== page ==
Overview

Hot flashes are sudden feelings of warmth, which are usually most intense over the face, neck and chest. Your skin might redden, as if you're blushing. Hot flashes can also cause sweating, and if you lose too much body heat, you might feel chilled afterward.

Although other medical conditions can cause them, hot flashes most commonly are due to menopause — the time when menstrual periods become irregular and eventually stop. In fact, hot flashes are the most common symptom of the menopausal transition.

How often hot flashes occur varies among women and can range from a few a week to several an hour. There are a variety of treatments for particularly bothersome hot flashes.

May 18, 2017
References
  1. American College of Obstetricians and Gynecologists (ACOG) Committee on Practice Bulletins — Gynecology. ACOG Practice Bulletin No. 141: Management of menopausal symptoms. Obstetrics & Gynecology. 2014;123:202.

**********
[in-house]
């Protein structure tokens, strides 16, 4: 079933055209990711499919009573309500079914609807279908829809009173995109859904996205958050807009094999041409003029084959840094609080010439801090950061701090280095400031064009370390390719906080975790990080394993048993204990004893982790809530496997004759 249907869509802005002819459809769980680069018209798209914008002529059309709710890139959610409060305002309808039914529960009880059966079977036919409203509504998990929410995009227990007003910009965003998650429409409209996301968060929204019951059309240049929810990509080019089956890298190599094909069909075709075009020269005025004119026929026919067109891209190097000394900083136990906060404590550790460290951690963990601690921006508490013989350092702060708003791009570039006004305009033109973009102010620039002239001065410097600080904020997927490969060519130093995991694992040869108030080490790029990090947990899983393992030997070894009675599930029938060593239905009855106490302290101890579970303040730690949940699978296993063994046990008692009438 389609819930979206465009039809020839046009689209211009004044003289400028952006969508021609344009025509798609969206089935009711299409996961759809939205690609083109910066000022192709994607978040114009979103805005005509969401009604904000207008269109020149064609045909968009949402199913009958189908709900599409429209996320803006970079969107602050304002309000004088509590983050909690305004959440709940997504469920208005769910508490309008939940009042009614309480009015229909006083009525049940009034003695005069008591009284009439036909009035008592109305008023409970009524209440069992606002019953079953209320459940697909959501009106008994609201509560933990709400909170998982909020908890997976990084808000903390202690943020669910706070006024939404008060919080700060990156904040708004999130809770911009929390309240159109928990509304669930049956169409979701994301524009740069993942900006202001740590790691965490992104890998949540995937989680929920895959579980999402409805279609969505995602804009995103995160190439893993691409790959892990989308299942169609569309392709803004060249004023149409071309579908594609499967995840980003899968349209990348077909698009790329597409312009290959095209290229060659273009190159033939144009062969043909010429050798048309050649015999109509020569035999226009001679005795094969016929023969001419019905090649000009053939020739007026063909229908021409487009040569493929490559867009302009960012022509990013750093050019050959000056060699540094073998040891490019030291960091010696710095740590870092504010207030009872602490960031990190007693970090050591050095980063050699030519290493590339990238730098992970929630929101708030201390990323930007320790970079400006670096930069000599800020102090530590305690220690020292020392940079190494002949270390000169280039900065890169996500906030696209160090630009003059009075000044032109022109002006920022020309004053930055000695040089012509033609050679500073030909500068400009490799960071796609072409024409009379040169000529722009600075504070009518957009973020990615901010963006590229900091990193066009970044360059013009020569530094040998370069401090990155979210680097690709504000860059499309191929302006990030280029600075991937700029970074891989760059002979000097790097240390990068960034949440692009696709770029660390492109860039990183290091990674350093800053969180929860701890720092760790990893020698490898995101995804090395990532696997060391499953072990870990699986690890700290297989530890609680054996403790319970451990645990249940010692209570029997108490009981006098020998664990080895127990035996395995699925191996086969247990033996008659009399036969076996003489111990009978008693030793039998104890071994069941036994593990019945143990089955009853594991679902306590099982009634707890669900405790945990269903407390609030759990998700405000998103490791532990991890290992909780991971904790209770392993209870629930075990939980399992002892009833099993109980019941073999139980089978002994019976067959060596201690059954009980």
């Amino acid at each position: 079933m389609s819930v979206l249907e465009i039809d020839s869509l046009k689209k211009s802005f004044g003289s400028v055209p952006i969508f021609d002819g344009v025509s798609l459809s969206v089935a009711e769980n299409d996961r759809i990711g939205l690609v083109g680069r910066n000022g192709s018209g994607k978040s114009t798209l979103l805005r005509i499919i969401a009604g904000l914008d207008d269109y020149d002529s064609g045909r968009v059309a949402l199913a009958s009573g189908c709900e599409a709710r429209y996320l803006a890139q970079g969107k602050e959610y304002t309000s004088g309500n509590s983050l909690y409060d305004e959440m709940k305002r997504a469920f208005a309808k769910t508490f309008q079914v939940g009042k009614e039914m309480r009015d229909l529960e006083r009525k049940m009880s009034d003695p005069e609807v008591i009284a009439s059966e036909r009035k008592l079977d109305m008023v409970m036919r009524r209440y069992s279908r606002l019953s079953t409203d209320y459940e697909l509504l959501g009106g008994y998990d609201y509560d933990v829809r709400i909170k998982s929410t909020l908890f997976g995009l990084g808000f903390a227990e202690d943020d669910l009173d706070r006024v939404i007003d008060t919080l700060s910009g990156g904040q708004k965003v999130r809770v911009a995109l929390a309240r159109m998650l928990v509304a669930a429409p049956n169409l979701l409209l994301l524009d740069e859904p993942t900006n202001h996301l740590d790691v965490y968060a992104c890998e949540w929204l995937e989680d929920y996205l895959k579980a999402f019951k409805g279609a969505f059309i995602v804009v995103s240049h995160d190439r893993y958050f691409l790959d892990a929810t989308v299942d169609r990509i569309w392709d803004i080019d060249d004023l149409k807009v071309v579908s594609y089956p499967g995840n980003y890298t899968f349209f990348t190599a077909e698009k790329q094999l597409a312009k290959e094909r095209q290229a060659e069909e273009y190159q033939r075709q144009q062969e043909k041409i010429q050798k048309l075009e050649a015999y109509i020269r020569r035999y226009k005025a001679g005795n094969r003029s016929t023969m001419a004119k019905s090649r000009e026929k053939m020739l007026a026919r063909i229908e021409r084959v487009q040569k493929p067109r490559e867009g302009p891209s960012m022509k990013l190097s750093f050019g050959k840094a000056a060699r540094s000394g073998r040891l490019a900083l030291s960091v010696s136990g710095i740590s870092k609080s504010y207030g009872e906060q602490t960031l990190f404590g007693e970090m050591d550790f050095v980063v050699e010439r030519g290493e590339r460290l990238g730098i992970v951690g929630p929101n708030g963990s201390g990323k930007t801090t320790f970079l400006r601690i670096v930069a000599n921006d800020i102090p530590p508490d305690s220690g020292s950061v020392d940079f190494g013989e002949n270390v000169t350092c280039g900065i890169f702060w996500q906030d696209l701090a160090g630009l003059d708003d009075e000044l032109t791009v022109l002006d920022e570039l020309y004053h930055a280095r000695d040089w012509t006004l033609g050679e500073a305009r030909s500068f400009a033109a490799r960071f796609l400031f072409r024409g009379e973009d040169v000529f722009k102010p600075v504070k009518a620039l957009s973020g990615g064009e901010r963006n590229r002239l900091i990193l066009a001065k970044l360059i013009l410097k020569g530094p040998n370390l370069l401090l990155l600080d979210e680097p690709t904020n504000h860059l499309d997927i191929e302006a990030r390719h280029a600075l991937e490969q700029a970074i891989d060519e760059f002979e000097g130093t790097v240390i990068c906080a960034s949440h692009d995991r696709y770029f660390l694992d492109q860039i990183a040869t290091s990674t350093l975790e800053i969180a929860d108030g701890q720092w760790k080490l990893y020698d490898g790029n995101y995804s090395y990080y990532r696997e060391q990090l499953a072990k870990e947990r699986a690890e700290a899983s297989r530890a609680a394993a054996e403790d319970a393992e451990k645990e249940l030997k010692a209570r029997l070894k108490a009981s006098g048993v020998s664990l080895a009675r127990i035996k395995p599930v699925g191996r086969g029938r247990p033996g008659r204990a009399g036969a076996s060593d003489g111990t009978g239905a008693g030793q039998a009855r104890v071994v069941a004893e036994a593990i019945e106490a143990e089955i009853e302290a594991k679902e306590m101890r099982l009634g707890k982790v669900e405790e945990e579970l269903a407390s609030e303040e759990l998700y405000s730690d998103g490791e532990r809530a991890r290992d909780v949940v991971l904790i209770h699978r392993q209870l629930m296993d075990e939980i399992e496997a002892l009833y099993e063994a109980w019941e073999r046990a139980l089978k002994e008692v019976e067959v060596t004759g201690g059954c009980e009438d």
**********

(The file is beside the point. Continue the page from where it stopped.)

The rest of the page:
2. Santen RJ, et al. Menopausal hot flashes. http://www.uptodate.com/home. Accessed Feb. 23, 2017.
  3. Nonhormonal management of menopause-associated vasomotor symptoms: 2015 position statement of the North American Menopause Society. Menopause. 2015;22:1155.
  4. Menopause: Time for a change. National Institute on Aging. https://www.nia.nih.gov/health/publication/menopause-time-change/introduction. Accessed Feb. 26, 2017.
  5. Menopausal symptoms: In depth. National Center for Complementary and Integrative Health. http://nccam.nih.gov/health/menopause/menopausesymptoms. Accessed Feb. 27, 2017.
  6. Sood R (expert opinion). Mayo Clinic, Rochester, Minn. Accessed March 8, 2017.